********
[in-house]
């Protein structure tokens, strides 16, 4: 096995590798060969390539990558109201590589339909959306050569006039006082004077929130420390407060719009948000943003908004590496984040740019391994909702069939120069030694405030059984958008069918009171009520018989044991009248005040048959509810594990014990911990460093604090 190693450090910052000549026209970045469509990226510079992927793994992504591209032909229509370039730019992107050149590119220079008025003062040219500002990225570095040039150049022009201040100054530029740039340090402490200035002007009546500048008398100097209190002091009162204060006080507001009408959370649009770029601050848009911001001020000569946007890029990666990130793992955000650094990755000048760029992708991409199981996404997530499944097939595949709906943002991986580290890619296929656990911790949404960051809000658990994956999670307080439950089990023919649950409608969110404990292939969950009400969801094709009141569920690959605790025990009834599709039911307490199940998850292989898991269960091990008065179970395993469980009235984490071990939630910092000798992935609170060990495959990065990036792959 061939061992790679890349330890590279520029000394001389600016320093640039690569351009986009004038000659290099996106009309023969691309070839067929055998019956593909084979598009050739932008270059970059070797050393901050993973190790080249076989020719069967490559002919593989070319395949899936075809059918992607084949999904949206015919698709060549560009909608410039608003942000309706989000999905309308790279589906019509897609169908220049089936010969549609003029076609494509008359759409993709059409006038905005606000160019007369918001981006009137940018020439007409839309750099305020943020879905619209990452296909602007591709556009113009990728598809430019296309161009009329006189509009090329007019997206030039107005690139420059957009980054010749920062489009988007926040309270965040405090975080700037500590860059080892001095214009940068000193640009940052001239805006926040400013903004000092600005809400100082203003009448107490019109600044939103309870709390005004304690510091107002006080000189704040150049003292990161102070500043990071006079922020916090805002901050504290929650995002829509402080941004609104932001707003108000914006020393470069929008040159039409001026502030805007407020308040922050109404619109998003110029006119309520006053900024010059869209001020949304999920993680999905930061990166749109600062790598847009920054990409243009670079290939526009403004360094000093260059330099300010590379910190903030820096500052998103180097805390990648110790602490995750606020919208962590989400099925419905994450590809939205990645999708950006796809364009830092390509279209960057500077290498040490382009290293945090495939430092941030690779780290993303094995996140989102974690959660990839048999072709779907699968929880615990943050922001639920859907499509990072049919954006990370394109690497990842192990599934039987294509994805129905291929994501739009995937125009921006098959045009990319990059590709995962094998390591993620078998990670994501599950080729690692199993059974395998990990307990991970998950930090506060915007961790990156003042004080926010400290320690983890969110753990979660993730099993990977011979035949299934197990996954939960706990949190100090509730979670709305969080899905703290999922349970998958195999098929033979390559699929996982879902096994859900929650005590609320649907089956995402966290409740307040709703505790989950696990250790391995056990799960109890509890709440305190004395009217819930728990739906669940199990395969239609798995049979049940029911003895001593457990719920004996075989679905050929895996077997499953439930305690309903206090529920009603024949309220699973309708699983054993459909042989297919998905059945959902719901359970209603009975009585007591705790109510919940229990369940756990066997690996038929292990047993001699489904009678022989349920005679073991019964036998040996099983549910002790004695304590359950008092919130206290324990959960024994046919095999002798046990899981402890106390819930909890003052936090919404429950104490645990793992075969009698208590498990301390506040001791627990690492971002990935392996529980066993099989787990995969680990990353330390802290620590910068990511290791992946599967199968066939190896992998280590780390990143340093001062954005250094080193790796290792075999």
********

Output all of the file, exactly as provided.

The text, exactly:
[in-house]
């Protein structure tokens, strides 16, 4: 096995590798060969390539990558109201590589339909959306050569006039006082004077929130420390407060719009948000943003908004590496984040740019391994909702069939120069030694405030059984958008069918009171009520018989044991009248005040048959509810594990014990911990460093604090 190693450090910052000549026209970045469509990226510079992927793994992504591209032909229509370039730019992107050149590119220079008025003062040219500002990225570095040039150049022009201040100054530029740039340090402490200035002007009546500048008398100097209190002091009162204060006080507001009408959370649009770029601050848009911001001020000569946007890029990666990130793992955000650094990755000048760029992708991409199981996404997530499944097939595949709906943002991986580290890619296929656990911790949404960051809000658990994956999670307080439950089990023919649950409608969110404990292939969950009400969801094709009141569920690959605790025990009834599709039911307490199940998850292989898991269960091990008065179970395993469980009235984490071990939630910092000798992935609170060990495959990065990036792959 061939061992790679890349330890590279520029000394001389600016320093640039690569351009986009004038000659290099996106009309023969691309070839067929055998019956593909084979598009050739932008270059970059070797050393901050993973190790080249076989020719069967490559002919593989070319395949899936075809059918992607084949999904949206015919698709060549560009909608410039608003942000309706989000999905309308790279589906019509897609169908220049089936010969549609003029076609494509008359759409993709059409006038905005606000160019007369918001981006009137940018020439007409839309750099305020943020879905619209990452296909602007591709556009113009990728598809430019296309161009009329006189509009090329007019997206030039107005690139420059957009980054010749920062489009988007926040309270965040405090975080700037500590860059080892001095214009940068000193640009940052001239805006926040400013903004000092600005809400100082203003009448107490019109600044939103309870709390005004304690510091107002006080000189704040150049003292990161102070500043990071006079922020916090805002901050504290929650995002829509402080941004609104932001707003108000914006020393470069929008040159039409001026502030805007407020308040922050109404619109998003110029006119309520006053900024010059869209001020949304999920993680999905930061990166749109600062790598847009920054990409243009670079290939526009403004360094000093260059330099300010590379910190903030820096500052998103180097805390990648110790602490995750606020919208962590989400099925419905994450590809939205990645999708950006796809364009830092390509279209960057500077290498040490382009290293945090495939430092941030690779780290993303094995996140989102974690959660990839048999072709779907699968929880615990943050922001639920859907499509990072049919954006990370394109690497990842192990599934039987294509994805129905291929994501739009995937125009921006098959045009990319990059590709995962094998390591993620078998990670994501599950080729690692199993059974395998990990307990991970998950930090506060915007961790990156003042004080926010400290320690983890969110753990979660993730099993990977011979035949299934197990996954939960706990949190100090509730979670709305969080899905703290999922349970998958195999098929033979390559699929996982879902096994859900929650005590609320649907089956995402966290409740307040709703505790989950696990250790391995056990799960109890509890709440305190004395009217819930728990739906669940199990395969239609798995049979049940029911003895001593457990719920004996075989679905050929895996077997499953439930305690309903206090529920009603024949309220699973309708699983054993459909042989297919998905059945959902719901359970209603009975009585007591705790109510919940229990369940756990066997690996038929292990047993001699489904009678022989349920005679073991019964036998040996099983549910002790004695304590359950008092919130206290324990959960024994046919095999002798046990899981402890106390819930909890003052936090919404429950104490645990793992075969009698208590498990301390506040001791627990690492971002990935392996529980066993099989787990995969680990990353330390802290620590910068990511290791992946599967199968066939190896992998280590780390990143340093001062954005250094080193790796290792075999």